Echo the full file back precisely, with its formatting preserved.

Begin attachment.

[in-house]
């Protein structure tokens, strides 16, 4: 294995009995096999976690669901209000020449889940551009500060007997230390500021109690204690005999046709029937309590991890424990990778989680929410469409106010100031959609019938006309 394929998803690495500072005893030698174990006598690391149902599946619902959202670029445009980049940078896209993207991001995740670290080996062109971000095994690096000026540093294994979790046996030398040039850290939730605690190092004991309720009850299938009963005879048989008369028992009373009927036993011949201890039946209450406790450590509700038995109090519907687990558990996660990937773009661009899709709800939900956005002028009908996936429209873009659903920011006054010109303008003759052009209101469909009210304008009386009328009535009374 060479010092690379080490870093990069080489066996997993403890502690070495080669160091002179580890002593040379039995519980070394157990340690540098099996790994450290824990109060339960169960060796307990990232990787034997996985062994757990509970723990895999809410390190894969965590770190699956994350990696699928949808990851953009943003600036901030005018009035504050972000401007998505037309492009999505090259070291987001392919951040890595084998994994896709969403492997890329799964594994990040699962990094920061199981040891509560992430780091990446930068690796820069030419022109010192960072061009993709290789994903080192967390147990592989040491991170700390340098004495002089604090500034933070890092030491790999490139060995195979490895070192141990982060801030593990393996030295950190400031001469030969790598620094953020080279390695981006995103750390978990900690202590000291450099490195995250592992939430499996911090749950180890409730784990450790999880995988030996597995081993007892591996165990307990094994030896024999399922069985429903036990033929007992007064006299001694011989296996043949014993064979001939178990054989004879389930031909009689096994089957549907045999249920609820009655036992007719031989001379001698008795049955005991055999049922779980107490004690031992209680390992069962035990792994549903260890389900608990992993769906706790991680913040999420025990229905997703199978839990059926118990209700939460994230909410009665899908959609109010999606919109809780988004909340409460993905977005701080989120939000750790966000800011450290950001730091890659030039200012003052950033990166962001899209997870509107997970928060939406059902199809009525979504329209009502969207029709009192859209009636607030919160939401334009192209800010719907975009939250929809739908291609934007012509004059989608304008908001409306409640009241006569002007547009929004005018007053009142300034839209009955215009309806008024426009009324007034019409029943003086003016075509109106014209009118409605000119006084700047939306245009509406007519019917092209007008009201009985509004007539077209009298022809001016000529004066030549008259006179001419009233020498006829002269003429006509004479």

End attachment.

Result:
[in-house]
């Protein structure tokens, strides 16, 4: 294995009995096999976690669901209000020449889940551009500060007997230390500021109690204690005999046709029937309590991890424990990778989680929410469409106010100031959609019938006309 394929998803690495500072005893030698174990006598690391149902599946619902959202670029445009980049940078896209993207991001995740670290080996062109971000095994690096000026540093294994979790046996030398040039850290939730605690190092004991309720009850299938009963005879048989008369028992009373009927036993011949201890039946209450406790450590509700038995109090519907687990558990996660990937773009661009899709709800939900956005002028009908996936429209873009659903920011006054010109303008003759052009209101469909009210304008009386009328009535009374 060479010092690379080490870093990069080489066996997993403890502690070495080669160091002179580890002593040379039995519980070394157990340690540098099996790994450290824990109060339960169960060796307990990232990787034997996985062994757990509970723990895999809410390190894969965590770190699956994350990696699928949808990851953009943003600036901030005018009035504050972000401007998505037309492009999505090259070291987001392919951040890595084998994994896709969403492997890329799964594994990040699962990094920061199981040891509560992430780091990446930068690796820069030419022109010192960072061009993709290789994903080192967390147990592989040491991170700390340098004495002089604090500034933070890092030491790999490139060995195979490895070192141990982060801030593990393996030295950190400031001469030969790598620094953020080279390695981006995103750390978990900690202590000291450099490195995250592992939430499996911090749950180890409730784990450790999880995988030996597995081993007892591996165990307990094994030896024999399922069985429903036990033929007992007064006299001694011989296996043949014993064979001939178990054989004879389930031909009689096994089957549907045999249920609820009655036992007719031989001379001698008795049955005991055999049922779980107490004690031992209680390992069962035990792994549903260890389900608990992993769906706790991680913040999420025990229905997703199978839990059926118990209700939460994230909410009665899908959609109010999606919109809780988004909340409460993905977005701080989120939000750790966000800011450290950001730091890659030039200012003052950033990166962001899209997870509107997970928060939406059902199809009525979504329209009502969207029709009192859209009636607030919160939401334009192209800010719907975009939250929809739908291609934007012509004059989608304008908001409306409640009241006569002007547009929004005018007053009142300034839209009955215009309806008024426009009324007034019409029943003086003016075509109106014209009118409605000119006084700047939306245009509406007519019917092209007008009201009985509004007539077209009298022809001016000529004066030549008259006179001419009233020498006829002269003429006509004479």